ST. JOHN'S, N.L. — A sex doll at the centre of a trial in Newfoundland had some "breast budding" but is still "child-like," a forensic psychiatrist testified Thursday.
Dr. Peter Collins said under cross-examination at provincial court in St. John's that the height of the doll — about 120 cm or around four feet — depicts a child.
He says it also came with "little girl panties" from a website in Japan that advertised child-like and adult sex dolls.
Kenneth Harrisson of St. John's, a 51-year-old electrician, has pleaded not guilty to charges of possessing child pornography and mailing obscene matter. He also faces two charges under the federal Customs Act of smuggling and possession of prohibited goods.
The doll was on its way to St. John's from Japan in 2013 when the Canada Border Services Agency intercepted it.
Defence lawyer Bob Buckingham used photos of the doll in court Thursday to suggest it could depict a woman with small breasts. The content of the pictures was discussed in court, but they haven't been made public as part of the judge-alone trial before Judge Mark Pike.
Collins, who testified as an expert witness for the Crown, is frequently consulted by police on child pornography cases.
He told court earlier this week the doll was advertised for sexual use. He also said it lacked sexually mature characteristics and is anatomically incorrect, as its vaginal opening is large enough for a man's erect penis.
Buckingham was at times combative in challenging the report filed by Collins and his conclusions. He asked Thursday if Collins assessed what appeared to be blush and eye liner included with the doll.
Collins said he did not, but that such items can be used to make a sex doll appear more life-like. He maintained it was "prepubescent" and meets the definition of child pornography.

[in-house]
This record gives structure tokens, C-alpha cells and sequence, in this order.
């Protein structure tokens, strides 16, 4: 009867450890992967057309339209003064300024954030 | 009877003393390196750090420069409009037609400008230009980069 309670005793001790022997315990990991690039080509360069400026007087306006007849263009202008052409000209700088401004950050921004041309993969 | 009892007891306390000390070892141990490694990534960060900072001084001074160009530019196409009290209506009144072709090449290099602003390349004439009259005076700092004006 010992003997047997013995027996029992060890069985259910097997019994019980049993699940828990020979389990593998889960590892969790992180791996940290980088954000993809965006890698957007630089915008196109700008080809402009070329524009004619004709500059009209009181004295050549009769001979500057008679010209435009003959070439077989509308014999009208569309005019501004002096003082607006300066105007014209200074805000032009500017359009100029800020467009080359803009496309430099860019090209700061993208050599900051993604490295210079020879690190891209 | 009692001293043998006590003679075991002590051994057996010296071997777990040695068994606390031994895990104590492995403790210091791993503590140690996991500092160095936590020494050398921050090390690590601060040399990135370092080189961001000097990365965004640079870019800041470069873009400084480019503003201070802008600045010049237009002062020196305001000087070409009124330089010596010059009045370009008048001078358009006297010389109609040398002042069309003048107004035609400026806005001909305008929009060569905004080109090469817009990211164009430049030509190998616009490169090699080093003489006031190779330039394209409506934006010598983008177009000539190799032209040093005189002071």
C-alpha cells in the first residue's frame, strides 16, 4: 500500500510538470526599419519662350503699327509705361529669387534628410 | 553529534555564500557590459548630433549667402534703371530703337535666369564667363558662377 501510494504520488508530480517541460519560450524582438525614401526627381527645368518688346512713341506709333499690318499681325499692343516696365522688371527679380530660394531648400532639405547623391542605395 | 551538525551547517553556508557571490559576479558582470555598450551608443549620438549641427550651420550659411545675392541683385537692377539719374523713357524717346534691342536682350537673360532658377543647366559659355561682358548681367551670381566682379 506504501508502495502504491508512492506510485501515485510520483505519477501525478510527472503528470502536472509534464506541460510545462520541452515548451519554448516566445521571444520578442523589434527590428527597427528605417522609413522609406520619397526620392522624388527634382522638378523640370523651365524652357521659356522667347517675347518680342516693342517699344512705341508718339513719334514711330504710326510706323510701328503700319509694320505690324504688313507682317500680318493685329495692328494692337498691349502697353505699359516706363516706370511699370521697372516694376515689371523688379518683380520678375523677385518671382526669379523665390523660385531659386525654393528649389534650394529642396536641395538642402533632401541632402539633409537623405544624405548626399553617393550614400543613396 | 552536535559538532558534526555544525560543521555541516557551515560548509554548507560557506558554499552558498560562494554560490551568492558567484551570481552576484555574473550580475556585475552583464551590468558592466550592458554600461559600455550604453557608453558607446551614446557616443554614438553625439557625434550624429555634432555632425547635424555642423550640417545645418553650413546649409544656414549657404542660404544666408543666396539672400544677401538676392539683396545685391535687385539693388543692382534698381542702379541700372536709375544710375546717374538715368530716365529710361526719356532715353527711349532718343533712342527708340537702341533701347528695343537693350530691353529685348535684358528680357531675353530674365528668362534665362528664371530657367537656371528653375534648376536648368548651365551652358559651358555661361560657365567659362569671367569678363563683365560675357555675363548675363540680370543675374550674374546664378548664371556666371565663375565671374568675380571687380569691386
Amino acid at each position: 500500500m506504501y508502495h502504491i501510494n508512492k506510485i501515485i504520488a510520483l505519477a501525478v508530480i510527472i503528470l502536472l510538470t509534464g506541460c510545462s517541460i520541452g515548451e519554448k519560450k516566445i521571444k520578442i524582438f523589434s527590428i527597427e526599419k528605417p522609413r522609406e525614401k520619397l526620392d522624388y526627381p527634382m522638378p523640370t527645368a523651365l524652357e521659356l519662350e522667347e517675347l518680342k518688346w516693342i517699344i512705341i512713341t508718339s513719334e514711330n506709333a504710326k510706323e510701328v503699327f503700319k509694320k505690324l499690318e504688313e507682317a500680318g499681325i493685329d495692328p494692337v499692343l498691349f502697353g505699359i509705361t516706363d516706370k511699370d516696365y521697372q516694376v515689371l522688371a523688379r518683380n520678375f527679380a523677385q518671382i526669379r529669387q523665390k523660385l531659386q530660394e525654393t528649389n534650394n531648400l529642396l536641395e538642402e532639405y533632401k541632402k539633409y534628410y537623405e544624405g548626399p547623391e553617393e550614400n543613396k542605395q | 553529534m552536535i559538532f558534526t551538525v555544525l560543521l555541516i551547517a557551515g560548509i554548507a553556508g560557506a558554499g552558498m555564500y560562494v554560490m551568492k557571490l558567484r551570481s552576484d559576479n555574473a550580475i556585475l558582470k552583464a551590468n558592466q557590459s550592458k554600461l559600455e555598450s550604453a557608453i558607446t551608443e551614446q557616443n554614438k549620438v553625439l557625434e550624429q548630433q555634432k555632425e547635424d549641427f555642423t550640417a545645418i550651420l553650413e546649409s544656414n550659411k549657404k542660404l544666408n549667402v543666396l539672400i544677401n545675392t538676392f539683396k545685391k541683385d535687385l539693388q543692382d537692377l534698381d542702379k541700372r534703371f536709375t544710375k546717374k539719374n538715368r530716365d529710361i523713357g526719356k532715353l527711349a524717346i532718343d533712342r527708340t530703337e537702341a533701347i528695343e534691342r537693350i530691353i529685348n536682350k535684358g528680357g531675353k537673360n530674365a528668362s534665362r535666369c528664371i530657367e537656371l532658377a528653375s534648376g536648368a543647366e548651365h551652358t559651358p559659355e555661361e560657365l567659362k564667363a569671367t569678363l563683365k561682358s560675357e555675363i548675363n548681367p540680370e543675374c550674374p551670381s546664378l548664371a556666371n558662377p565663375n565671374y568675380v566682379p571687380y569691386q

"We can't ignore the fact that the doll is the size of a child," Collins said.
Buckingham focused on an earlier assertion by Collins that the doll was "flat-chested," arguing he was now backing away from "crucial" testimony.
"I still see this as child-like in its configuration," Collins responded.
Key issues include whether the case constitutes child pornography if no actual child was involved.
It also raises the limits of free expression and whether Canadian laws have become outmoded by technology, such as animated sex acts.
The case has made headlines and stoked legal debate across the country and internationally.
Canada's Criminal Code says child pornography includes "a photographic, film, video or other visual representation, whether or not it was made by electronic or mechanical means" that shows explicit sexual activity involving anyone who is, or is depicted as being, under the age of 18.
Such materials are also child porn if they primarily depict, for a sexual purpose, a sexual organ or anal region of anyone under 18.
The trial resumes April 6 for two days and again for two days in July.
Sue Bailey, The Canadian Press